GM has had some incredible concept vehicles over the years. I understand some of it is unrealistic but even watered down a little they could still be impressive.

      Or they’ll draw up something like the FNR-X but build something like the 2015 Chevy Equinox and tell us it is the same thing.

  • avatar
    sirwired

    Different Cars Are Good at Different Things, and Marketing Departments Like Talking About Things a Car is Good At.

    News at 11.

  • avatar
    Flipper35

    Even a large track like Road America requires memorizing far less track than the ring.

    Also, the record the Viper ACR set a few years ago was done by Viper enthusiasts, not Chrysler Corporation, just to prove it could be done.

  • avatar
    LazyJK

    Having done close to a 100 laps round the Ring now (tourist drives and one GLP regularity event) I agree that a lot of hype vanishes once you are actually there. Do not get me wrong, it should be on your bucket list but don’t buy too much into things written by juvenile keyboard masturbators who spend much more time on the internet than behind the wheel.

  • avatar
    alexndr333

    A coincidence that Jack’s rant against Nurburbring times runs just after the Camaro takes a turn? Not likely. The Nurburgring – or any track for that matter – provides a common measure for different cars. The fact that the Nurburgring itself provides a genuine challenge AND has the most name recognition makes it the common measure everyone likes to try. But Mr. Baruth saves his vitriol not when Porsche or Mercedes (or Toyota?) runs the course, but only when GM does. Jack has found another creative way to bash the General.

  • avatar
    Big Al From 'Murica

    Come on now, some of the best car and truck ads are born of trumpeting extreme capabilities that nobody ever uses…unless there was a bunch of F150s back in the 80s towing Chevy’s with Dodges in the beds up random rock piles. Now I’m off to help my buddy dump a bunch of rocks into his bed from 10 feet in the air then we are going to crank up Dennis leary!

  • avatar
    Secret Hi5

    And what would be the reaction had the ZL1 “sucked” on the ‘Ring?

  • avatar
    thegamper

    My experience with the ring is Gran Turismo on Play Station so I can very easily recognize the importance of memory for this course, the driver’s knowledge of what comes next is the primary factor in a fast time. Still, it “a” metric. Just like 0-60 and 1/4 mile times don’t always tell the whole story.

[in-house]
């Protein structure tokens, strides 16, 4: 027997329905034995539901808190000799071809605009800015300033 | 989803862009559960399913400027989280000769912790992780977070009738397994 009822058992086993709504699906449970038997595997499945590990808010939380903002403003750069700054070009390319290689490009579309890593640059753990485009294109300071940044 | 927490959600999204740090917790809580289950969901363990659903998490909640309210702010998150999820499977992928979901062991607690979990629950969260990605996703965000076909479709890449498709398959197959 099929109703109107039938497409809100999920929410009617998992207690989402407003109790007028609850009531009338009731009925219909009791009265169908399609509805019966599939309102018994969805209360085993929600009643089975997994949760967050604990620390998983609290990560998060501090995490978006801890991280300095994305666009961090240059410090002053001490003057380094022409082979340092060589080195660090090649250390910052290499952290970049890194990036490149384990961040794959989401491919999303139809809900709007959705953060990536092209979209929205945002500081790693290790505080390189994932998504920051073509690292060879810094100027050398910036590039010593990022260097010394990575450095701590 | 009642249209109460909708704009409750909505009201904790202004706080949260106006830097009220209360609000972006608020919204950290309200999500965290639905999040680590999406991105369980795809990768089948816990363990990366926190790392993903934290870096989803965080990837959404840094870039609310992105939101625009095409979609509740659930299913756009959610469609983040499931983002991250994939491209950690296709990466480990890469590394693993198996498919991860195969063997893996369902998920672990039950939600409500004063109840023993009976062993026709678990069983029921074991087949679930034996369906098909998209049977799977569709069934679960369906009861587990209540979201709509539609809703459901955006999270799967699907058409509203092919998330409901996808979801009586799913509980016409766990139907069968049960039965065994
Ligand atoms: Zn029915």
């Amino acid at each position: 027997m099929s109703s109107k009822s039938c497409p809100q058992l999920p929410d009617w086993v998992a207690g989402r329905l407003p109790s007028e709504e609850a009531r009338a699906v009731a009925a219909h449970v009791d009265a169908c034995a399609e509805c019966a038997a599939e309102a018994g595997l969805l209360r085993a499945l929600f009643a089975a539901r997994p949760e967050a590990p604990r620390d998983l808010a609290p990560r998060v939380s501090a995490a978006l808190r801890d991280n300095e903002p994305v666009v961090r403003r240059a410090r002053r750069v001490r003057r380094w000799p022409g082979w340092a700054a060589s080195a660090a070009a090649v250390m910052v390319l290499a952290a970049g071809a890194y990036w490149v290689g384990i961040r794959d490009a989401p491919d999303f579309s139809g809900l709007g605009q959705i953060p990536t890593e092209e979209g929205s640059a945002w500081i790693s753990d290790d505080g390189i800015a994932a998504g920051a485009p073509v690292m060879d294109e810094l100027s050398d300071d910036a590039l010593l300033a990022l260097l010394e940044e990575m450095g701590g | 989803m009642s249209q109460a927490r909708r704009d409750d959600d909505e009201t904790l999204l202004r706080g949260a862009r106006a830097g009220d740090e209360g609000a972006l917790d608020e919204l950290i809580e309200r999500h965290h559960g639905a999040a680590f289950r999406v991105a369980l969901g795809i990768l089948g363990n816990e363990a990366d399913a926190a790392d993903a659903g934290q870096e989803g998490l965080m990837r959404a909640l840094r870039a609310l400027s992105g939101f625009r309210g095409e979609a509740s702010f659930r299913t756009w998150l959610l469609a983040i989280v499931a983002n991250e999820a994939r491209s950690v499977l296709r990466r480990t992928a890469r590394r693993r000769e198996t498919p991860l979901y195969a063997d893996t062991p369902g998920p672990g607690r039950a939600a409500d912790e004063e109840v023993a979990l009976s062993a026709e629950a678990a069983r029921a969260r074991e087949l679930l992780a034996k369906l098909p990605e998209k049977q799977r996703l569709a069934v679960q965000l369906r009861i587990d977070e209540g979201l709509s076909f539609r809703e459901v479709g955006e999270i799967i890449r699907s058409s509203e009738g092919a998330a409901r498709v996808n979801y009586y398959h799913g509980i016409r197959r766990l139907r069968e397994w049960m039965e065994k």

The truth is, regardless of how you feel about all of these so called objective metrics of a car’s racing prowess, none of it has any meaning to the 99% of us that will never push a car anywhere near its limits. So, the vast majority of people buying these super cars/hyper cars will have only bragging rights based on paper metrics….so…there’s that.

    And if you/me/us are really honest, the ring time is about as valuable as any review or fluff piece posted on the interwebs. Sort of like all the web and print publications spouting off about how the Honda Odyssey is the “driver’s” minivan. You just lost my attention….forever.

  • avatar
    Fred

    Nurburgring times are very important. Why else would GM allow them to spend the money and time to do it?

  • avatar

    This is why I only buy cars based on their SCCA Solo Nationals results.

  • avatar
    srh

    Sorry this article doesn’t make sense.

    It would be stupid to look at a ‘ring time for a minivan. But for a track focused car, it makes all the sense in the world. Sure it’s a ringer. Sure it’s got the best tires for this purpose. Sure, every track is an exercise in memory.

    And that’s the point. It’s a track car. As JB knows, people who track their cars frequently obsess over getting the best tires. They ensure their car is in prime condition before each event. They memorize the entry and exit points.

    And yes, the driver is probably a ringer too, which few of us are. But every published ‘ring time from a manufacturer is driven by a ringer. So the times are relatively comparable.

    Now of course my little local track (Portland International Raceway) is strictly a 2D affair that bears little resemblance to the Nurburgring. And I’m nowhere near the driver that piloted this Camaro. But that doesn’t make a reasonable comparo any less relevant.

    BTW, I would be interested to see the results of a car selected from the line for max power compared to the average car from that same line. I bet the performance difference on the track would be very small.

  • avatar
    UnavailableZL1

    The ‘ring means a lot to Europe and the automotive world, just not to the idiot that wrote this article.

  • avatar
    jsncjn

    This article is ridiculous and faulty in its reasoning. Track times mean something for this very reason: it shows the performance capabilities of the car. If you’re buying a car like this you want to know how it stacks up to other cars, and I think it’s amazing that this car, which can be had by middle class America, is playing with cars costing 2 or 3 times as much.

    I suspect either the author is supremely butt-hurt for some reason, or he is just trolling for clicks.

  • avatar
    cimarron typeR

    “Would you be willing to bet your home (for Gen Xers) or your retirement (for Boomers) or your iPhone (for Millennials) on it being true at Laguna Seca, with free choice of tires and plenty of setup time for both parties?”
    Based on this entertaining sentenance alone Jack gets my click/$


Back to TopLeave a Reply

You must be logged in to post a comment.

Recent Comments

  • TTCat: What a laughable little foray into virtue signalling – now back to your regularly scheduled...
  • dukeisduke: I wonder if that’s on YouTube now? I only caught the last episode.
  • dukeisduke: Black DashMat to the rescue? http://www.carcoverusa.com/Das hmat-Dashboard-Covers.html?...
  • qwer38456: I second this motion.
  • zip89123: The only reason for a 3rd row in a CR-V is to jack up the price. VW is adding it to the FWD Tiguan. My only...

New Car Research

Get a Free Dealer Quote

Staff